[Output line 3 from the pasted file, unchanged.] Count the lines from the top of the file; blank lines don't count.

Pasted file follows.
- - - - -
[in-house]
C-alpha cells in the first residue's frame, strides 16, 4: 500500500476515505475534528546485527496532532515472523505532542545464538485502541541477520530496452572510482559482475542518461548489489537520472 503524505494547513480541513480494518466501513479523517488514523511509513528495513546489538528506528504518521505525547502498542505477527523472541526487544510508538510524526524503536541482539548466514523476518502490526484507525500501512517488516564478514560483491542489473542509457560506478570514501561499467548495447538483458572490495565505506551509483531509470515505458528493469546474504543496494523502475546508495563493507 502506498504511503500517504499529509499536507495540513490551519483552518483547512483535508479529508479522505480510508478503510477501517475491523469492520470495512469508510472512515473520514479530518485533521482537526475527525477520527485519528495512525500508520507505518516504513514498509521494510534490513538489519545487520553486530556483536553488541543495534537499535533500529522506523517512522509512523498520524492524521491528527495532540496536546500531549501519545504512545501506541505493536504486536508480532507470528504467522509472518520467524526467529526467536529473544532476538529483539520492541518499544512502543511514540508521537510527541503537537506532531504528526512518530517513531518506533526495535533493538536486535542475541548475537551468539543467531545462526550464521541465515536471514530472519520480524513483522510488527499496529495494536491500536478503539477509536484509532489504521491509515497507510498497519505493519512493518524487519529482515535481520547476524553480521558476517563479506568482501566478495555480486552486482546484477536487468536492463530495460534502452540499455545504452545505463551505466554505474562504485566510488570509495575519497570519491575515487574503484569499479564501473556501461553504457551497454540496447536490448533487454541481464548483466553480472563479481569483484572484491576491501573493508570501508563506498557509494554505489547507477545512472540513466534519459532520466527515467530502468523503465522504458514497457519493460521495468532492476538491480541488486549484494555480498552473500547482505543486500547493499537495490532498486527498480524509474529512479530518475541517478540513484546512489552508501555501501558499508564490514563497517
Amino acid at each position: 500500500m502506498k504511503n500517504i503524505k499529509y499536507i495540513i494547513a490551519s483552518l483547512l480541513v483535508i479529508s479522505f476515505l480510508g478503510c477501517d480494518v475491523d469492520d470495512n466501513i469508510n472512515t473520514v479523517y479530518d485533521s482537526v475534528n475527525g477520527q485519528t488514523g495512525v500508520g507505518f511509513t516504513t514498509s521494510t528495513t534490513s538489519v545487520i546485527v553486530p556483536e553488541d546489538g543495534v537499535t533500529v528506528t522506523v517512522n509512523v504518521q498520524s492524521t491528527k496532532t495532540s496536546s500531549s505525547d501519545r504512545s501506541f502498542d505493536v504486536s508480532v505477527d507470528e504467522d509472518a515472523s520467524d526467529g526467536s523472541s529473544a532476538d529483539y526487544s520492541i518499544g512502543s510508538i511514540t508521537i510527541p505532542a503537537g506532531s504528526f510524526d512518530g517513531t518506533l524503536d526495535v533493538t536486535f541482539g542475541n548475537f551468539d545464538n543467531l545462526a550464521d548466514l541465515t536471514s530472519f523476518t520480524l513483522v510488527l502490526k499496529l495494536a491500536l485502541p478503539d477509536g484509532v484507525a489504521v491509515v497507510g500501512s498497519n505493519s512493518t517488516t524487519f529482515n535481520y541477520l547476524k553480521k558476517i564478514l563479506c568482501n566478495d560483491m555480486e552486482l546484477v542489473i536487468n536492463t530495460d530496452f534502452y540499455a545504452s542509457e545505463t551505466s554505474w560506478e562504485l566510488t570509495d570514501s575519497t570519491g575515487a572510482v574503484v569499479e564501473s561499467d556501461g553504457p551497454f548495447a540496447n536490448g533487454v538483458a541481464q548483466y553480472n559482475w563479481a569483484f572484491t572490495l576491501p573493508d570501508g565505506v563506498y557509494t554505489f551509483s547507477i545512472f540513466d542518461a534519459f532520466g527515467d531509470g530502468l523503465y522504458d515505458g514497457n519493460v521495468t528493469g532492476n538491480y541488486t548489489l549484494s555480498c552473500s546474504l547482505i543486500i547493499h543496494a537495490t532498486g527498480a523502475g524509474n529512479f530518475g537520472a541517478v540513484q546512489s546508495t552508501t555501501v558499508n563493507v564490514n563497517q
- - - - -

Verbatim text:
Amino acid at each position: 500500500m502506498k504511503n500517504i503524505k499529509y499536507i495540513i494547513a490551519s483552518l483547512l480541513v483535508i479529508s479522505f476515505l480510508g478503510c477501517d480494518v475491523d469492520d470495512n466501513i469508510n472512515t473520514v479523517y479530518d485533521s482537526v475534528n475527525g477520527q485519528t488514523g495512525v500508520g507505518f511509513t516504513t514498509s521494510t528495513t534490513s538489519v545487520i546485527v553486530p556483536e553488541d546489538g543495534v537499535t533500529v528506528t522506523v517512522n509512523v504518521q498520524s492524521t491528527k496532532t495532540s496536546s500531549s505525547d501519545r504512545s501506541f502498542d505493536v504486536s508480532v505477527d507470528e504467522d509472518a515472523s520467524d526467529g526467536s523472541s529473544a532476538d529483539y526487544s520492541i518499544g512502543s510508538i511514540t508521537i510527541p505532542a503537537g506532531s504528526f510524526d512518530g517513531t518506533l524503536d526495535v533493538t536486535f541482539g542475541n548475537f551468539d545464538n543467531l545462526a550464521d548466514l541465515t536471514s530472519f523476518t520480524l513483522v510488527l502490526k499496529l495494536a491500536l485502541p478503539d477509536g484509532v484507525a489504521v491509515v497507510g500501512s498497519n505493519s512493518t517488516t524487519f529482515n535481520y541477520l547476524k553480521k558476517i564478514l563479506c568482501n566478495d560483491m555480486e552486482l546484477v542489473i536487468n536492463t530495460d530496452f534502452y540499455a545504452s542509457e545505463t551505466s554505474w560506478e562504485l566510488t570509495d570514501s575519497t570519491g575515487a572510482v574503484v569499479e564501473s561499467d556501461g553504457p551497454f548495447a540496447n536490448g533487454v538483458a541481464q548483466y553480472n559482475w563479481a569483484f572484491t572490495l576491501p573493508d570501508g565505506v563506498y557509494t554505489f551509483s547507477i545512472f540513466d542518461a534519459f532520466g527515467d531509470g530502468l523503465y522504458d515505458g514497457n519493460v521495468t528493469g532492476n538491480y541488486t548489489l549484494s555480498c552473500s546474504l547482505i543486500i547493499h543496494a537495490t532498486g527498480a523502475g524509474n529512479f530518475g537520472a541517478v540513484q546512489s546508495t552508501t555501501v558499508n563493507v564490514n563497517q